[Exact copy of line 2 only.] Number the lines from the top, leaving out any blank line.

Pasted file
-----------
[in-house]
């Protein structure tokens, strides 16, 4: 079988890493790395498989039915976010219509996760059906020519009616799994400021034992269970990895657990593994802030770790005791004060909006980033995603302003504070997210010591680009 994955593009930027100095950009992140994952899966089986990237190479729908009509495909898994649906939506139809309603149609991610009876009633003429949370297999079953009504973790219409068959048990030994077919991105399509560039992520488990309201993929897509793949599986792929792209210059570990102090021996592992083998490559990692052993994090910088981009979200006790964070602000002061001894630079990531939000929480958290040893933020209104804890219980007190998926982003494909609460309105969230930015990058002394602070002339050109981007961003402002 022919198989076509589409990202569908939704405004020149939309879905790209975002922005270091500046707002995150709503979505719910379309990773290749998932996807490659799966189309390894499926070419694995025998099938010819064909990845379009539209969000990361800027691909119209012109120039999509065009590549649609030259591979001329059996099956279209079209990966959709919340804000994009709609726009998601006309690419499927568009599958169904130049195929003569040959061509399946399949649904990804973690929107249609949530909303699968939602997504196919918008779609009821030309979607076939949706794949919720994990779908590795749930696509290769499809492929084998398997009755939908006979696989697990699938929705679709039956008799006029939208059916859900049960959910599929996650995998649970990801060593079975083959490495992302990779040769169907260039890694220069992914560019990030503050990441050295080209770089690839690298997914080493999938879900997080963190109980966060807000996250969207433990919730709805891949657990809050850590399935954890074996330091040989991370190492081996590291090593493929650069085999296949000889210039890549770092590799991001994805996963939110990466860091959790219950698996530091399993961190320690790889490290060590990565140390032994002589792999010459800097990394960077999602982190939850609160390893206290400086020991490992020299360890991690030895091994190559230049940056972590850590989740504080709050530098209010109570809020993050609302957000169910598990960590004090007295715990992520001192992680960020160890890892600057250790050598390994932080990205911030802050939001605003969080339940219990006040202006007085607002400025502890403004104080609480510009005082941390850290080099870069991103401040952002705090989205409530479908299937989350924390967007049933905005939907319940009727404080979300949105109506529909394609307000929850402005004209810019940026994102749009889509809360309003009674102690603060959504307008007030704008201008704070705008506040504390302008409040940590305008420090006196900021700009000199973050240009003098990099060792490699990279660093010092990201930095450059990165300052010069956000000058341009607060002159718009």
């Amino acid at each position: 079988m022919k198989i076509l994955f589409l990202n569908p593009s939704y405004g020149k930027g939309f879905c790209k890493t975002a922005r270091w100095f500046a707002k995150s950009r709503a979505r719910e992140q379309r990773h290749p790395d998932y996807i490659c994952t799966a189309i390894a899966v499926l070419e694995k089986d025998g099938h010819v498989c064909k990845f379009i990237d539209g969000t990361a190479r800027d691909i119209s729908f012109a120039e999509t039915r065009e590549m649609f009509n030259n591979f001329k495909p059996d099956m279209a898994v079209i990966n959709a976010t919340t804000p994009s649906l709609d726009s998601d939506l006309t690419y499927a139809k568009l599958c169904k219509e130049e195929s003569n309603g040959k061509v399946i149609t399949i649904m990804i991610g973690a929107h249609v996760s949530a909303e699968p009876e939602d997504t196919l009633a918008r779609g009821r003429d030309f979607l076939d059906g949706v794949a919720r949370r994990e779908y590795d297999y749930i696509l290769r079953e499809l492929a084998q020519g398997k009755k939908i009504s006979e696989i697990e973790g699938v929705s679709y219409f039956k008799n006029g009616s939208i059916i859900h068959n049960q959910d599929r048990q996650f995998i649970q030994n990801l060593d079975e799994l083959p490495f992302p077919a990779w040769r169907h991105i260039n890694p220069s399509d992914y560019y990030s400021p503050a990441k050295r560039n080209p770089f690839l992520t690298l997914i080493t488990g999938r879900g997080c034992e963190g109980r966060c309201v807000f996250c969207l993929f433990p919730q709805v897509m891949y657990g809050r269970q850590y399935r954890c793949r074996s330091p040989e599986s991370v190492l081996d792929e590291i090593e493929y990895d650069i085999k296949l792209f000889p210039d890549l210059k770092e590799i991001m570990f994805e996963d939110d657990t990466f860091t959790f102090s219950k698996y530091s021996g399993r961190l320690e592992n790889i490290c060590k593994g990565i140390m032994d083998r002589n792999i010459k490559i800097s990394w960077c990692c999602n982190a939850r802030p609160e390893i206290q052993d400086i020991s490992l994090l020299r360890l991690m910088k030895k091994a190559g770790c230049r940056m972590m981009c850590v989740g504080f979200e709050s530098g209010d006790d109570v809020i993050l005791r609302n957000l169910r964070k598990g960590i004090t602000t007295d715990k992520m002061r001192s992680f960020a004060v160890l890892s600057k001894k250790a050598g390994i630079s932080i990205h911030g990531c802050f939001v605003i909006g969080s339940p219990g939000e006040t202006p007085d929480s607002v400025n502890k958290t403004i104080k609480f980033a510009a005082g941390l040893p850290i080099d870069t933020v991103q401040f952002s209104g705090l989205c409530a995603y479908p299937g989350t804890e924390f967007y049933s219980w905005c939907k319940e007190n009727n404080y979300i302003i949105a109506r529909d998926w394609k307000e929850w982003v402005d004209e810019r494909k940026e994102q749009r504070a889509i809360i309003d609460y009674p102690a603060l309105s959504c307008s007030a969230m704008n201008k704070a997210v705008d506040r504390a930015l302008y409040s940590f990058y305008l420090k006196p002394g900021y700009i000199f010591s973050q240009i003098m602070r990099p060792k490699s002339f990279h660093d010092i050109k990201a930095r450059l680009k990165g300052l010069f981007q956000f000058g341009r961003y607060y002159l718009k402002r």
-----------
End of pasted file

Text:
């Protein structure tokens, strides 16, 4: 079988890493790395498989039915976010219509996760059906020519009616799994400021034992269970990895657990593994802030770790005791004060909006980033995603302003504070997210010591680009 994955593009930027100095950009992140994952899966089986990237190479729908009509495909898994649906939506139809309603149609991610009876009633003429949370297999079953009504973790219409068959048990030994077919991105399509560039992520488990309201993929897509793949599986792929792209210059570990102090021996592992083998490559990692052993994090910088981009979200006790964070602000002061001894630079990531939000929480958290040893933020209104804890219980007190998926982003494909609460309105969230930015990058002394602070002339050109981007961003402002 022919198989076509589409990202569908939704405004020149939309879905790209975002922005270091500046707002995150709503979505719910379309990773290749998932996807490659799966189309390894499926070419694995025998099938010819064909990845379009539209969000990361800027691909119209012109120039999509065009590549649609030259591979001329059996099956279209079209990966959709919340804000994009709609726009998601006309690419499927568009599958169904130049195929003569040959061509399946399949649904990804973690929107249609949530909303699968939602997504196919918008779609009821030309979607076939949706794949919720994990779908590795749930696509290769499809492929084998398997009755939908006979696989697990699938929705679709039956008799006029939208059916859900049960959910599929996650995998649970990801060593079975083959490495992302990779040769169907260039890694220069992914560019990030503050990441050295080209770089690839690298997914080493999938879900997080963190109980966060807000996250969207433990919730709805891949657990809050850590399935954890074996330091040989991370190492081996590291090593493929650069085999296949000889210039890549770092590799991001994805996963939110990466860091959790219950698996530091399993961190320690790889490290060590990565140390032994002589792999010459800097990394960077999602982190939850609160390893206290400086020991490992020299360890991690030895091994190559230049940056972590850590989740504080709050530098209010109570809020993050609302957000169910598990960590004090007295715990992520001192992680960020160890890892600057250790050598390994932080990205911030802050939001605003969080339940219990006040202006007085607002400025502890403004104080609480510009005082941390850290080099870069991103401040952002705090989205409530479908299937989350924390967007049933905005939907319940009727404080979300949105109506529909394609307000929850402005004209810019940026994102749009889509809360309003009674102690603060959504307008007030704008201008704070705008506040504390302008409040940590305008420090006196900021700009000199973050240009003098990099060792490699990279660093010092990201930095450059990165300052010069956000000058341009607060002159718009």